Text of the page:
Latest Blog

"Stone of Heaven" at Koldinghus, Denmark

1st part

HRH Prince Henrik of Denmark has collected Oriental jade all his life. The collection, which is housed at Fredensborg Palace, Amalienborg Palace and Château de Cayx, covers an extensive range both in terms of style, size, form and colour, and numbers more than several thousand objects. Parts of this collection are exhibited here for the first time and can be experienced at Koldinghus (Denmark) from 22 January to 27 August 2017 in the exhibition “Stone of Heaven. HRH Prince Henrik’s Collection of Oriental Jade”.

                                                                                                                              © Lærke Posselt

In Asia, jade stone has been given the poetic title ‘Stone of Heaven’, and because of its beauty jade has become associated with the spirit world – as a link between heaven and earth.

Jade stone, with its aforementioned beauty, colour and texture has been used for carved figures, imperial objects for everyday use, gifts for the dead, protective talismans and jewellery. As jade has not been utilised in Denmark to the same degree, the exhibition will, therefore, give the visitor an insightful glimpse into the artistic craft that is not only unusual to our culture, but which stretches back several thousand years.


                                                                                                                              © Iben Kaufmann

Prince Henrik’s eminent collection of jade figures makes up a unique platform for the presentation jade as a material, which is a relatively unknown precious stone to most people in the Western world: an unacquaintedness that stands in sharp contrast to Asia’s thousands of years of history and culture, where jade art has been an integral part of life.



                                                                                                                             © Iben Kaufmann

In a series of brief films, Prince Henrik himself will introduce visitors to the exhibition’s six themes: colour, form, utility, religious artefacts, fabled creatures and historic styles. In the films the prince will tell some stories of the history and memories linked to selected objects, and the prince will also tell of the background to his great passion for jade.

                                                                                                                              © Iben Kaufmann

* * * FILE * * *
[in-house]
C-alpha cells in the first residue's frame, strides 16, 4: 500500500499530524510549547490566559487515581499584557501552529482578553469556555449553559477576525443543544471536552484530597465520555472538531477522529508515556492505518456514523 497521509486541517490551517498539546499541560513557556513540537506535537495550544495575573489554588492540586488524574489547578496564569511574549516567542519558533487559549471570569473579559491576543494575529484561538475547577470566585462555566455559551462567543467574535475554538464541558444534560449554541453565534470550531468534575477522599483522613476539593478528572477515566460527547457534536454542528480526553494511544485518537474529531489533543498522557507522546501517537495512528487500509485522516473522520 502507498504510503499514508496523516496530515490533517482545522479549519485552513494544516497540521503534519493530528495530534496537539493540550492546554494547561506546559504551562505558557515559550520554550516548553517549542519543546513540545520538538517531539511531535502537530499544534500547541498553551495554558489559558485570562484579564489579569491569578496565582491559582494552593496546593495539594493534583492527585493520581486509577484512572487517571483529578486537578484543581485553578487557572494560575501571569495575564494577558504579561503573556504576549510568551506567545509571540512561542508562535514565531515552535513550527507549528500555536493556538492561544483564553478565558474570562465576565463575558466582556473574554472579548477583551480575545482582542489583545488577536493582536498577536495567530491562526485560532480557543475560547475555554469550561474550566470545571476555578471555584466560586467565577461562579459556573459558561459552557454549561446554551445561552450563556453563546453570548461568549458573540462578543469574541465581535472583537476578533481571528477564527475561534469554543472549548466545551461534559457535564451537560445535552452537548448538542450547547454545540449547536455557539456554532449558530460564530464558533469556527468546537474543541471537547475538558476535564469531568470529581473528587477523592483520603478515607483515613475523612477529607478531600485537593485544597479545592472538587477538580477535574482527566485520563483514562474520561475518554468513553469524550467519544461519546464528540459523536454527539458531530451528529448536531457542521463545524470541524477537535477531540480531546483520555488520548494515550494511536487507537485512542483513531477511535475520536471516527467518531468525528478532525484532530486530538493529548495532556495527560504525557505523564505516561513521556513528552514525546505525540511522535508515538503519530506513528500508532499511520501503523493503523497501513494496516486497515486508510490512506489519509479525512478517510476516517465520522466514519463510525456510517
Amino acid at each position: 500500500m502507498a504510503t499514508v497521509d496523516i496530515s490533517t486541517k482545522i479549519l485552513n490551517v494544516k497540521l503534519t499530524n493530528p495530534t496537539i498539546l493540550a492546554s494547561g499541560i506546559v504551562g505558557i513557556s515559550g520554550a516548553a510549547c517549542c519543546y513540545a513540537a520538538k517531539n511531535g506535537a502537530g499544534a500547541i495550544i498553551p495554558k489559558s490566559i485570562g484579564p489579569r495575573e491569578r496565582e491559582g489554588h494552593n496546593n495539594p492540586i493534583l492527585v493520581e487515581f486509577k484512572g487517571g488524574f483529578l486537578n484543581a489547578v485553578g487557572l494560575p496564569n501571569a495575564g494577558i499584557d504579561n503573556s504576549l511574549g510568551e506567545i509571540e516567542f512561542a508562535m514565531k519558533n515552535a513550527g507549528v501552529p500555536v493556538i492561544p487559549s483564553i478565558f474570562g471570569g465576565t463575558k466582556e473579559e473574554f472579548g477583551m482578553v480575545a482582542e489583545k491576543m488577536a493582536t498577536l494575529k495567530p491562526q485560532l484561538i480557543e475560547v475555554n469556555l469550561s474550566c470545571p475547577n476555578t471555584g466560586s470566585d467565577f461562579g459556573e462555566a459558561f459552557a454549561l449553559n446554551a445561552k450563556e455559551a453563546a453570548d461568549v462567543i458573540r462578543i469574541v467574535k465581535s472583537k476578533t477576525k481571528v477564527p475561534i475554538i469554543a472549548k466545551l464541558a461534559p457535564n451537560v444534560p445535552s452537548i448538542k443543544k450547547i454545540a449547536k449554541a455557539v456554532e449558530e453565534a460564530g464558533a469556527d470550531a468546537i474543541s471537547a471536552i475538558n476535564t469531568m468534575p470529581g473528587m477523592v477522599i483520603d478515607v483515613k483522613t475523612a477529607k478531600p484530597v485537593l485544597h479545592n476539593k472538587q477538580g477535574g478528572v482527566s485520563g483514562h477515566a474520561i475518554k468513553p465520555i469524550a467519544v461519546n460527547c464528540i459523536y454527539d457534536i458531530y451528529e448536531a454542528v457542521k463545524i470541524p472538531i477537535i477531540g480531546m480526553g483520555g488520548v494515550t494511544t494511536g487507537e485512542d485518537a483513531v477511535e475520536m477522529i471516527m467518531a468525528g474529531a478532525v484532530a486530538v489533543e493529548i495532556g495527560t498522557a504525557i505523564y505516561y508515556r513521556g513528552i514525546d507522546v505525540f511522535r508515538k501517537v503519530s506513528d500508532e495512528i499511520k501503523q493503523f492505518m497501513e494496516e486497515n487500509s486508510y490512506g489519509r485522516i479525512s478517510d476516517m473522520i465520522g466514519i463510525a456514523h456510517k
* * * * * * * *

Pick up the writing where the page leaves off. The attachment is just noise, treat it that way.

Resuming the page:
courtesy of Koldinghus, © Koldinghus

The "Stone of Heaven" exhibition at Koldhinghus, Denmark

22 January 2017 - 27 August 2017

2nd part

Intrigued by the jade collection of Prince Henrik of Denmark, we decided to make the trip to Denmark to discover a part of this collection which was displayed at Koldinghus, in Kolding, Denmark.

The truth is that we have never been more puzzled than when we got out of the exhibition.

We knew that Prince Henrik of Denmark, born in Talence (France) had spent the first years of his life in Indochina and that he was fond of jade. We also knew that his jade collection was displayed in three places: Fredensborg Palace (Denmark), Amalienborg Palace (Denmark), and Cayx Castle (France), and that part of this collection had been gathered at Koldinghus for this special exhibition.

Why are we puzzled? Because we thought that exhibiting Prince Henrik's collection would give a clearer view of jade to the public, with explanations about meanings of jade, as well as historical and gemmological points. And that the focus would be made between "real" jade and fake jade (the latter might represents 90 to 95 % of the world market)

The exhibition is pleasant, especially since Koldinhus is a well restaured castle, but we have the feeling that pieces are more present in quantity than quality.

Of course it is difficult to judge by seeing pieces through a showcase but it seems that the great majority of the pieces is not jade. Adding to the confusion, except in the second room where pieces from the National Museum of Danemark are displayed and their composition is stated, no indication of origin is mentioned.

Information panels indicate the various kinds of jade, jadeite and nephrite, but without any relationship with the items displayed above. All materials are mixed, without any explanation. 

The Prince seems to show the most objects possible, without focusing on jade (or more widely material) quality. He says in a video that he only buys what he likes, which is a good thing. But when items are displayed in a museum exhibition, one expects more rigour, particularly concerning comments: in a video, the Prince takes a carving out of a carboard box and is ectatic about this beautiful "jade" object which can be seen in the exhibition but the problem is that this statue does not seem to be jade, but serpentine (which is often called by the commercial name "China jade" in Asie).

The piece that the Prince takes off the carboard box seems to be the same that the one displayed in the exhibition: 

No explanation is made about treated (and often dyed) jade while several specimens are a crying example of poor quality dyed jade/stone.